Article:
Back in 1975 it was predicted that paper would be on its way out by 1980 and nearly dead by 1990, but it is still being used in vast quantities in our offices. While more and more is being done digitally, it seems we are still attached to hard copies of data and documentation that we can see and hold.
Email and text messaging is becoming the preferred form of communication, but does anything beat the impact of a glossy printed leaflet or poster from sticking in your mind? Toner Giant, which supplies top name brands such as HP toner, says that the power of print is still strong. So are paperless offices really achievable? Let’s look at the pros and cons:
Time-saving: Keeping records digitally in one place means hours saved that could otherwise be spent sifting through files, locating hard copies of receipts and invoices.
Accessibility: Security settings can be enabled so that a number of authorised users can view the same document and make edits where necessary.
Less waste: According to figures from the Confederation of Paper Industries (CPI), Britain used nine million tonnes of paper in 2015. Going paperless could cut that amount down considerably.
Space creation: A paperless office would remove the need for endless shelves of folders and filing cabinets crammed with paper, creating a neater and tidier office.
Smoother customer service: Receipts, bookings and documents can be emailed out to clients at the click of a button, saving on postage, printing costs and time.
Loss of impact: While companies now email, rather than post out information to customers, that can mean marketing has less of an impact. It’s now more about hashtags and social media campaigns but as your customer’s inbox fills up it’s easier for them to hit the delete button, rather than read what you have to say. A leaflet or flyer that arrives through the post is more likely to stay in their mind, as a visual reminder of your business.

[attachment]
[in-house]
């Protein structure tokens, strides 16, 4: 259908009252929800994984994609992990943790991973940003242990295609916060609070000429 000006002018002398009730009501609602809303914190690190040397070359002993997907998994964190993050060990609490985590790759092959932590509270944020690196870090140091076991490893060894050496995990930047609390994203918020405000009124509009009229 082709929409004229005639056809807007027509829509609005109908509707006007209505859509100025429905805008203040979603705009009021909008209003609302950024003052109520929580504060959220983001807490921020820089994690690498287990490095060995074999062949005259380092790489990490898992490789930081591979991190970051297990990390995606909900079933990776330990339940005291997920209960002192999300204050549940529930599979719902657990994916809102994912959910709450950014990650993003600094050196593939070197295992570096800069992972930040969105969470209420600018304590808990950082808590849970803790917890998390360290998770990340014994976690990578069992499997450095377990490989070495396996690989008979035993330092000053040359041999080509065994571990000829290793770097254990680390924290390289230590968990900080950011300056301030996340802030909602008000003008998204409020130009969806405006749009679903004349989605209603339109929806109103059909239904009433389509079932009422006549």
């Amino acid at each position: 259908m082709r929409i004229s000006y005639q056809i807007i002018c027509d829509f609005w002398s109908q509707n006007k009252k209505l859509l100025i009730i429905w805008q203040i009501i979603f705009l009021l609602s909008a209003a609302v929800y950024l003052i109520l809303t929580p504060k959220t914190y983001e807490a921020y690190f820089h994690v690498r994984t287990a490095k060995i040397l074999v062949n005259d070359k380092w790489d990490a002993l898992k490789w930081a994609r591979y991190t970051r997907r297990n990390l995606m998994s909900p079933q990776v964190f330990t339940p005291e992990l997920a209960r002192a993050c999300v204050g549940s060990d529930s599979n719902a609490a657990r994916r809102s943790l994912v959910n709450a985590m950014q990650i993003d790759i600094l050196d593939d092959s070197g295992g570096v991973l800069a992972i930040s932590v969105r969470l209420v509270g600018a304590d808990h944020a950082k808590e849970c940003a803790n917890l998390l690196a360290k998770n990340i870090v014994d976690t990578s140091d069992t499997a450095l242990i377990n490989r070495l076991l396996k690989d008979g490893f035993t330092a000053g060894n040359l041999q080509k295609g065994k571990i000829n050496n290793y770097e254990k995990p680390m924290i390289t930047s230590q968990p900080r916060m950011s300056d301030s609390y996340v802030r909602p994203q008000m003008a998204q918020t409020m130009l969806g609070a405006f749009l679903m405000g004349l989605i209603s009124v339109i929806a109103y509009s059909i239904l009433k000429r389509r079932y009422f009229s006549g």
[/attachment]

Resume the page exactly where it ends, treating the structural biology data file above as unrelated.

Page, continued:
Security: There is always a chance that paper documents can fall into the wrong hands but if everything is stored digitally and you become a victim of a hack then the loss of information could come at a big cost to your business. Ensure you are complying with all data protection laws to protect your information and that of others.
Technology upgrades: You will need to ensure your computer hardware and software is fully up-to-date and may need to be upgraded to be able to store your information digitally and process invoices and receipts automatically. This will cost money and could also mean employing an IT technician if you don’t already have one in place, plus the cost of training staff to use the systems.
Safety: No matter how much you back up your information digitally, can you really be sure it is going to remain safe? In a report by the BBC programme ‘Click’ in 2012 Ben Sanderson from the British Library was quoted as saying: “It’s quite difficult to burn hundreds of thousands of books. If you stand on a CD, you can achieve the same thing.” While more information is stored on hard drives and memory sticks now or uploaded to the ‘Cloud’ is that still safer than keeping things on printed paper?
Regardless of the pros and cons, paperless offices seem to be the way the world is going. Those in the industry predict that it will happen and is achievable, as those who grew up with digital photos and smartphones take over senior positions in companies.